With its new Atom platform launched at CES, the world's biggest chip maker is looking to finally crack the smartphone market at the low end.
With its new Atom processor platform, launched last week at CES, Intel Corp. is aiming directly at the rapidly growing market for low-end smartphones in developing countries.
Targeting the low end of anything seems a decidedly un-Intel thing to do. But Intel has been trying to expand its minimal presence in the smartphone world for several years. Gotta start somewhere.
"By targeting the low end, Intel can attempt to address the market with the greatest opportunity for growth in the smartphone business during the next few years," said Francis Sideco, senior principal analyst for wireless communications at IHS iSuppli, in a report circulated Wednesday (Jan. 16). "With Intel now holding a negligible share of the global smartphone applications processor market, the company appears to be taking the steps it needs to in order to have a chance at expanding its presence in this segment."
Mike Bell, vice president and general manager of Intel's Mobile and Communications Group, shows off a smartphone reference design at a media event prior to the opening of CES. The reference design, based on Intel's new Atom platform, is aimed at emerging markets.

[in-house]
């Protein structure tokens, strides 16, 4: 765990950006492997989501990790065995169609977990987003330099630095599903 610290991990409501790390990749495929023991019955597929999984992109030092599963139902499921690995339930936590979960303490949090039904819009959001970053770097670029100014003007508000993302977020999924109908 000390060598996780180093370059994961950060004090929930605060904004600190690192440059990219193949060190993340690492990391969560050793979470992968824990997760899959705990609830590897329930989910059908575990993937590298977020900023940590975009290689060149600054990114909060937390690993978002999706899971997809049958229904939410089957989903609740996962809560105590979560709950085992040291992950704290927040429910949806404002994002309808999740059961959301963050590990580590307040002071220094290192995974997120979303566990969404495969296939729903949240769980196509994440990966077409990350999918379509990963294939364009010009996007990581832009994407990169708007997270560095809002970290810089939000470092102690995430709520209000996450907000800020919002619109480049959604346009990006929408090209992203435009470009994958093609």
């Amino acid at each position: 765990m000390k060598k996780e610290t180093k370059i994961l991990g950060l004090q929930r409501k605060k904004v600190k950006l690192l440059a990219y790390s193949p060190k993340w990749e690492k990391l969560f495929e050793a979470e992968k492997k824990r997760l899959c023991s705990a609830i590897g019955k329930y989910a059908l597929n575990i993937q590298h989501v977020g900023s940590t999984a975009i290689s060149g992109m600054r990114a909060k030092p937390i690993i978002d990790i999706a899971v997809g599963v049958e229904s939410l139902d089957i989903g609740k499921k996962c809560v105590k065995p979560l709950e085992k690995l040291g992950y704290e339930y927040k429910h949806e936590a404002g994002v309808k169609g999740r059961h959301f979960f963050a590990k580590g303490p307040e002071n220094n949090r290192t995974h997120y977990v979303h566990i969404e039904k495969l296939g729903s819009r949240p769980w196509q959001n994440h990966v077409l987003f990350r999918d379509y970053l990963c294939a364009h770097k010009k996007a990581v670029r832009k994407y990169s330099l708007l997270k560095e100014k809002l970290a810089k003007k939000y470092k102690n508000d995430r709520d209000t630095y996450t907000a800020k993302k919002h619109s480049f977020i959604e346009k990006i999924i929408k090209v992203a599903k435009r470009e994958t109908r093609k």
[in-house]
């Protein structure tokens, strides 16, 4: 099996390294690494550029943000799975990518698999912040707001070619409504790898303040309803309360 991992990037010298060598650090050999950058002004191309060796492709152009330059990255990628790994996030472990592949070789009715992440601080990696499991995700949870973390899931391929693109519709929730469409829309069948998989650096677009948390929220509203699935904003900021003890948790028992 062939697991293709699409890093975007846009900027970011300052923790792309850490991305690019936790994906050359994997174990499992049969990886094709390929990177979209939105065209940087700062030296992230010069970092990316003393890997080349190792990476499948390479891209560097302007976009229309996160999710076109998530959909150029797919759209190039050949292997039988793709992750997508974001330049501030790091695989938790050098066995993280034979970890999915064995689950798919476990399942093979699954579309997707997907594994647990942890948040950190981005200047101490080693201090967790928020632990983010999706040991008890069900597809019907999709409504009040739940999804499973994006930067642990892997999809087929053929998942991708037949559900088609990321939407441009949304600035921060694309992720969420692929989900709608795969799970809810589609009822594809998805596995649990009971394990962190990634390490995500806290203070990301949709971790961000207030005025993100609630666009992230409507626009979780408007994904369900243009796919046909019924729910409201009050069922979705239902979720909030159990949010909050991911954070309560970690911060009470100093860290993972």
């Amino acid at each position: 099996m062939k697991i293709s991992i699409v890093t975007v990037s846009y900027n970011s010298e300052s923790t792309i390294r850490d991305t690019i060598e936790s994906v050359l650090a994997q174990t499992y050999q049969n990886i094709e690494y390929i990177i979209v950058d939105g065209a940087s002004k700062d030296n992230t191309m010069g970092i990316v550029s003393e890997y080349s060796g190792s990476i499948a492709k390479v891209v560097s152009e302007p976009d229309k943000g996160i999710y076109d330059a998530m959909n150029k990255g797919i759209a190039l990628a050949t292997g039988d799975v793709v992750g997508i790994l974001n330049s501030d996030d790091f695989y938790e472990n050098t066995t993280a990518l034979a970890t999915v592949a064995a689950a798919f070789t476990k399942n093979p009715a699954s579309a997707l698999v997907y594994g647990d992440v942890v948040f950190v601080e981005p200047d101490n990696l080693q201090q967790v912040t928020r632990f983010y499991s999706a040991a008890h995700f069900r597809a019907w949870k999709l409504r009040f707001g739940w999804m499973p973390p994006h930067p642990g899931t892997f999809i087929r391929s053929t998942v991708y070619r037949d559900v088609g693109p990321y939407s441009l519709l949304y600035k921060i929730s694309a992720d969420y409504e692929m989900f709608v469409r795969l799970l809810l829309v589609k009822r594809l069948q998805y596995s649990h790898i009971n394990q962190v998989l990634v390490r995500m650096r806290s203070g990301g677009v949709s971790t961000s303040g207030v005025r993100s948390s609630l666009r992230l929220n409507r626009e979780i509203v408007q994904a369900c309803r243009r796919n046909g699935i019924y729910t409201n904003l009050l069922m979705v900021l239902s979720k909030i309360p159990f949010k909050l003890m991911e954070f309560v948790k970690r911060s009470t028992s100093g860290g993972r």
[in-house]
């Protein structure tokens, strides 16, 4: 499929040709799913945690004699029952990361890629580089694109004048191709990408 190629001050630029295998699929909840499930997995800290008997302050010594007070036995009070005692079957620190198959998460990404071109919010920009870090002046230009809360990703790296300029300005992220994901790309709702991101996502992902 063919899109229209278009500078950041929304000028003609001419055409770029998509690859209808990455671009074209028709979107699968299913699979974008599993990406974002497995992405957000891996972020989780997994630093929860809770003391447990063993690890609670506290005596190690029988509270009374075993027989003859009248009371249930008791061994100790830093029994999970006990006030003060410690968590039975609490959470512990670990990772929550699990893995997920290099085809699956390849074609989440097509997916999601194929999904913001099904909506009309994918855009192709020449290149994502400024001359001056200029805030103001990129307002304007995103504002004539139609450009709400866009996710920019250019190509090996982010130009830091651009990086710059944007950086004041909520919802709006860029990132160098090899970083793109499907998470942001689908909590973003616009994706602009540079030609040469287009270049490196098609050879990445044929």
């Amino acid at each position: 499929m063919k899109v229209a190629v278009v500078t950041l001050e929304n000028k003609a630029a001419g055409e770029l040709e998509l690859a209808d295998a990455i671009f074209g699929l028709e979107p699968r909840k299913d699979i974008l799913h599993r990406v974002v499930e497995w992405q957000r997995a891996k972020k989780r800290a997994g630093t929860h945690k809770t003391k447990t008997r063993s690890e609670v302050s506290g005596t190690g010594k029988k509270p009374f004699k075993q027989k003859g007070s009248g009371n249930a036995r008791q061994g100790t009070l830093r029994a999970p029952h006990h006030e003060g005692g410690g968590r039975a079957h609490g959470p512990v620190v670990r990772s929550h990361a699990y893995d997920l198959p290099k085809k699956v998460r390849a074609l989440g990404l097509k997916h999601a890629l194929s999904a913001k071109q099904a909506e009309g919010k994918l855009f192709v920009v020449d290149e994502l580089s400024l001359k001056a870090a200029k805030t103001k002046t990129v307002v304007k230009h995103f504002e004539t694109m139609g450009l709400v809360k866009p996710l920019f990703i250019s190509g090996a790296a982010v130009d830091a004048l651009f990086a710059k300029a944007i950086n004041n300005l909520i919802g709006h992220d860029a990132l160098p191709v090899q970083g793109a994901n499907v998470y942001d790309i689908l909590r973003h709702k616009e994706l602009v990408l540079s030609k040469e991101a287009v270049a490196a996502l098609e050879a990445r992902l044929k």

According to IHS (El Segundo, Calif.), the new Atom platform, formerly codenamed Lexington, has an opportunity to tap into a major trend. In developing nations, where there is often a scarcity of wireline phone infrastructure, consumers are hungry for low-cost smartphones that offer high performance and a full feature set.
In most of the world, a smartphone remains a relatively pricey item. Even so, total smartphone shipments in 2012 probably ended up at somewhere between 600 million and 700 million units. When you consider the number of people living in developing nations that could benefit greatly from a low end smartphone with a pretty robust feature set, it's pretty clear that the volumes involved could get pretty enormous pretty quickly if the right price point is hit.
According to IHS, shipments of low-end smartphones—the fastest growing segment of the smartphone market—doubled between 2012 and 2016. The firm expects low-end smartphone shipments to rise to 559 million by 2016, up from just 206 million in 2012.